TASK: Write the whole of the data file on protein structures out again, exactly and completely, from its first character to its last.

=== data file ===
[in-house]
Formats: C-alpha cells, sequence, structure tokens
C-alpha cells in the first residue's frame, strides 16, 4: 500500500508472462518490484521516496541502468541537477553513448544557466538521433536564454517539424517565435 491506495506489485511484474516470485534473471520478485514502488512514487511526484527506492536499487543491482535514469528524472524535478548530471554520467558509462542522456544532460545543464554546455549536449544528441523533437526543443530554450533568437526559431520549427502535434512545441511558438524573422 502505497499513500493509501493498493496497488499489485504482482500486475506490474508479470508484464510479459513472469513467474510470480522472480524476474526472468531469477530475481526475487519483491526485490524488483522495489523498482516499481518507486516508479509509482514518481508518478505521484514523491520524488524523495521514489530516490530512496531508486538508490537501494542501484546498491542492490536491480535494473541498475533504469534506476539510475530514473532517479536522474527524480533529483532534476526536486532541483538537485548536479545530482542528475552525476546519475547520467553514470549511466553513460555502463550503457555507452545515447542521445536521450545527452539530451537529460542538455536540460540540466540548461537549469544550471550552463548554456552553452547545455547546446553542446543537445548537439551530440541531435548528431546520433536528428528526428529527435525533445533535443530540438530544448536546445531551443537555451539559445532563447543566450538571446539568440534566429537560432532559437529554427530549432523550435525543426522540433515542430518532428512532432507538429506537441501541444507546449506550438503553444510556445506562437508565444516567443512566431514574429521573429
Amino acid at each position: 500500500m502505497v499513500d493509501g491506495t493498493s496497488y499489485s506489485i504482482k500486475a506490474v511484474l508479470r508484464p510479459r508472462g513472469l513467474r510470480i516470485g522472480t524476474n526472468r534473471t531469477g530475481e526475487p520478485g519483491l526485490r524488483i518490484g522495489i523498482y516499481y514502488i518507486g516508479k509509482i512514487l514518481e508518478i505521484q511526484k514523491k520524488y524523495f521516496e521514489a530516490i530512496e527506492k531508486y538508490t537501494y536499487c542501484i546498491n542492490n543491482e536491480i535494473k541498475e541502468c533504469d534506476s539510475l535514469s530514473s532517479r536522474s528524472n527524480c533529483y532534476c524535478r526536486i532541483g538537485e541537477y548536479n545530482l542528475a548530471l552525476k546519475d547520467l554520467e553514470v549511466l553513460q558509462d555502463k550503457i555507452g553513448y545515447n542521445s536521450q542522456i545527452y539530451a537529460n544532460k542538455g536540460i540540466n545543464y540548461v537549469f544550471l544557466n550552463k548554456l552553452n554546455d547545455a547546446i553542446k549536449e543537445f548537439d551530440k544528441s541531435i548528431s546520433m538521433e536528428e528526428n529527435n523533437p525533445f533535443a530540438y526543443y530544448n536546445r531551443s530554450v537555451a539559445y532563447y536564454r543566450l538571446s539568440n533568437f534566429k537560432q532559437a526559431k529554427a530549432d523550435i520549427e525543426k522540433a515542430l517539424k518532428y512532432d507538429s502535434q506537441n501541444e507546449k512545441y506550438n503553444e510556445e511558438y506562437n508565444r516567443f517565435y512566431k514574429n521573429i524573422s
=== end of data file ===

[in-house]
Formats: C-alpha cells, sequence, structure tokens
C-alpha cells in the first residue's frame, strides 16, 4: 500500500508472462518490484521516496541502468541537477553513448544557466538521433536564454517539424517565435 491506495506489485511484474516470485534473471520478485514502488512514487511526484527506492536499487543491482535514469528524472524535478548530471554520467558509462542522456544532460545543464554546455549536449544528441523533437526543443530554450533568437526559431520549427502535434512545441511558438524573422 502505497499513500493509501493498493496497488499489485504482482500486475506490474508479470508484464510479459513472469513467474510470480522472480524476474526472468531469477530475481526475487519483491526485490524488483522495489523498482516499481518507486516508479509509482514518481508518478505521484514523491520524488524523495521514489530516490530512496531508486538508490537501494542501484546498491542492490536491480535494473541498475533504469534506476539510475530514473532517479536522474527524480533529483532534476526536486532541483538537485548536479545530482542528475552525476546519475547520467553514470549511466553513460555502463550503457555507452545515447542521445536521450545527452539530451537529460542538455536540460540540466540548461537549469544550471550552463548554456552553452547545455547546446553542446543537445548537439551530440541531435548528431546520433536528428528526428529527435525533445533535443530540438530544448536546445531551443537555451539559445532563447543566450538571446539568440534566429537560432532559437529554427530549432523550435525543426522540433515542430518532428512532432507538429506537441501541444507546449506550438503553444510556445506562437508565444516567443512566431514574429521573429
Amino acid at each position: 500500500m502505497v499513500d493509501g491506495t493498493s496497488y499489485s506489485i504482482k500486475a506490474v511484474l508479470r508484464p510479459r508472462g513472469l513467474r510470480i516470485g522472480t524476474n526472468r534473471t531469477g530475481e526475487p520478485g519483491l526485490r524488483i518490484g522495489i523498482y516499481y514502488i518507486g516508479k509509482i512514487l514518481e508518478i505521484q511526484k514523491k520524488y524523495f521516496e521514489a530516490i530512496e527506492k531508486y538508490t537501494y536499487c542501484i546498491n542492490n543491482e536491480i535494473k541498475e541502468c533504469d534506476s539510475l535514469s530514473s532517479r536522474s528524472n527524480c533529483y532534476c524535478r526536486i532541483g538537485e541537477y548536479n545530482l542528475a548530471l552525476k546519475d547520467l554520467e553514470v549511466l553513460q558509462d555502463k550503457i555507452g553513448y545515447n542521445s536521450q542522456i545527452y539530451a537529460n544532460k542538455g536540460i540540466n545543464y540548461v537549469f544550471l544557466n550552463k548554456l552553452n554546455d547545455a547546446i553542446k549536449e543537445f548537439d551530440k544528441s541531435i548528431s546520433m538521433e536528428e528526428n529527435n523533437p525533445f533535443a530540438y526543443y530544448n536546445r531551443s530554450v537555451a539559445y532563447y536564454r543566450l538571446s539568440n533568437f534566429k537560432q532559437a526559431k529554427a530549432d523550435i520549427e525543426k522540433a515542430l517539424k518532428y512532432d507538429s502535434q506537441n501541444e507546449k512545441y506550438n503553444e510556445e511558438y506562437n508565444r516567443f517565435y512566431k514574429n521573429i524573422s